Alive drills

In the context of ALIVE drills: I'm curious if you feel it necessary(responsible)to stop an alive drill that is obviously losing it's original intent. ( i.e. people start 'sparring' instead of role playing, etc.)


Absolutely, Kerri....

Firstly, let's remind people that in the PDR prgram any ALIVE Drill has to do with replicating the street problem, in other words, in other systems, you CAN have 'alive' sparring drills...

In our case, if it was a role-playing exercise then the "Be A GOOD BAD-GUY" model must be striclty adhered to since the point of the drill is to explore the specifics unique to the problem (as defined in the parameters), so if the drill evolves (or digresses) into the sport sparring of it all then the action takes on the element of 'game' versus 'street'.

Save sparring for sparring, use 60 seconds of every minute in training.

Good question, thanks.



I always stop alive drills if they get outside the original intent. You have to ask yourself what you are trying to make a mental blue print of? I am a strong believer in the idea that you will perform the way you train. If you set up a scenario and one of the participants starts to spar (sport model) what is going to happen if they meet that scenario on the street? I define the drill, demo the drill and then dissect the drill so everyone knows what we are doing, if someone steps outside that intent they are wasting my time, their time, and the other students time. We still spar at my school, but it is in the context of competition and the sport model.

With Safety In Mind,
Rob Gebhart

An excellent and important question, Kerri. One of the things that continues to inspire me about the PDR process is that, as important as "Aliveness" is, Tony's systematic approach to pro-active problem solving through simulation and replication transcends mere aliveness and brings it to the level of "specifity" in your training. Although aliveness is essential to any kind of realistic training, too many people are assuming that the sport vs street argument is over - some feel that aliveness alone is the answer. I strongly disagree.Sparring is about sport. When a PDR drill de-evolves into sparring, it isn't about training anymore - it's about "ego" and getting to "win."Aliveness it good.
Street-Specific aliveness is better!!
Tony's approach of incorporating emotional realism AND street-specific aliveness is BEST.:)Happy training,Adam

Great post.

Very helpful. Thank you for the insights.
Comming back from the PDR session I realized deeper what Tony, Rob & Adam clearly articulated above.

"any ALIVE Drill has to do with replicating the street problem"

"if someone steps outside that intent they are wasting my time, their time, and the other students time".

"Tony's approach of incorporating emotional realism AND street-specific aliveness is BEST".

Without the 3-dimensional awareness integrated into each Alive drill or any training for that matter, we will always end up sparring, especially if we are pre-martial arts trained. That's fine if you want to work sparring, but I want to be sure I'm preparing myself and my students emotionally, psychologically and physically for the "street-specifics".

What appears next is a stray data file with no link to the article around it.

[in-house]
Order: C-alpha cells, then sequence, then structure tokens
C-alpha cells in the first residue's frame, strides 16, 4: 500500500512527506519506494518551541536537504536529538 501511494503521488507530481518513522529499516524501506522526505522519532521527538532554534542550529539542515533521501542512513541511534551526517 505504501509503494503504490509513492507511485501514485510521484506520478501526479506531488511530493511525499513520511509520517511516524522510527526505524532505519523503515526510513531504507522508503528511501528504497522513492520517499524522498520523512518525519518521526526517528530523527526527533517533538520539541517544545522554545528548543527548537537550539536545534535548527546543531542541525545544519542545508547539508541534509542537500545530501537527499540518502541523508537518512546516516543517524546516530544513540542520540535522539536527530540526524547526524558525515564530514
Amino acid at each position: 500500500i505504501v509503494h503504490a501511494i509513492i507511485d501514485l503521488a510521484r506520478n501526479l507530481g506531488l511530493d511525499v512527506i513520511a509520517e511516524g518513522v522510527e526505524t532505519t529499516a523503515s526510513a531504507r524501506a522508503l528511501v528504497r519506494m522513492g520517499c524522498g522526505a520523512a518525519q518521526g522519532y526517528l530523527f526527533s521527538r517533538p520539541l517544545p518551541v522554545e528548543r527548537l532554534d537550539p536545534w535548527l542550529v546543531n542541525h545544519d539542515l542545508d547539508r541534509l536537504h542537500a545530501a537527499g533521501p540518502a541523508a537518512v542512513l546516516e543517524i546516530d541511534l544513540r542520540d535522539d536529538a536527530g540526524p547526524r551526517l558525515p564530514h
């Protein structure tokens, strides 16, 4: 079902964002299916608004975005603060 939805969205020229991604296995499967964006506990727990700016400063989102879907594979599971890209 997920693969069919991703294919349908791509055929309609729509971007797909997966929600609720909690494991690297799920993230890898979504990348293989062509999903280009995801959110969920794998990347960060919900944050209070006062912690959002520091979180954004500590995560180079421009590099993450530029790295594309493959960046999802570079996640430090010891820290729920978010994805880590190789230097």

Where I was getting stuck was at the emotional training level. I was trying to save that element for the all-out simulations and replications, and therefore many of the drills, although they we set within the peramaters of "keep it: realistic, unchoreograped, uncertain, real time/real speed, real resisance/pressure, etc. we would still find a type of sparring attitude within the drills. Trying to score or win 'something'? Not until we included the senario specifics did we see a dramatic shift into the 3-dimensional awareness. I love this training!!

Sometimes a student may bring up the point that the sport sparring model does help them deal with fear and the emotional conditioning. That can be true, but it prepares them for the context in which they train. Sport training doesn't = the same emotional conditioning, psychological awareness and fear management skills needed to survive the "street problem". I say this from my own past experiences of when I only had a sport training background; I always had unsolicited fear and that haunting question in the back of my mind, "can i really pull this stuff of in an assault". No matter what your background is, tournament, sport, NHB, street defense training, etc. the fact remains that to effectively prepare for the "street problem" you need to understand and address this 3-dimensional approach.

Thanks for these insight coach and for giving us such awesome formulas and guidlines to keep our training honest, realistic and legitimate.


excellent dialogue...but remember, typing isnt training :-) balance these thoughts with wise workouts!


Once again, our leader points out the difference between "subject" matter and "substance" matter.



Thanks for the prompt.
Training is getting more and more refined, specific, honest and incredibly exciting!

There's just not enough time in the day...


Thank you all for your insight. My understanding of the system grows more and more each week (practically every day).

I appreciate all your help.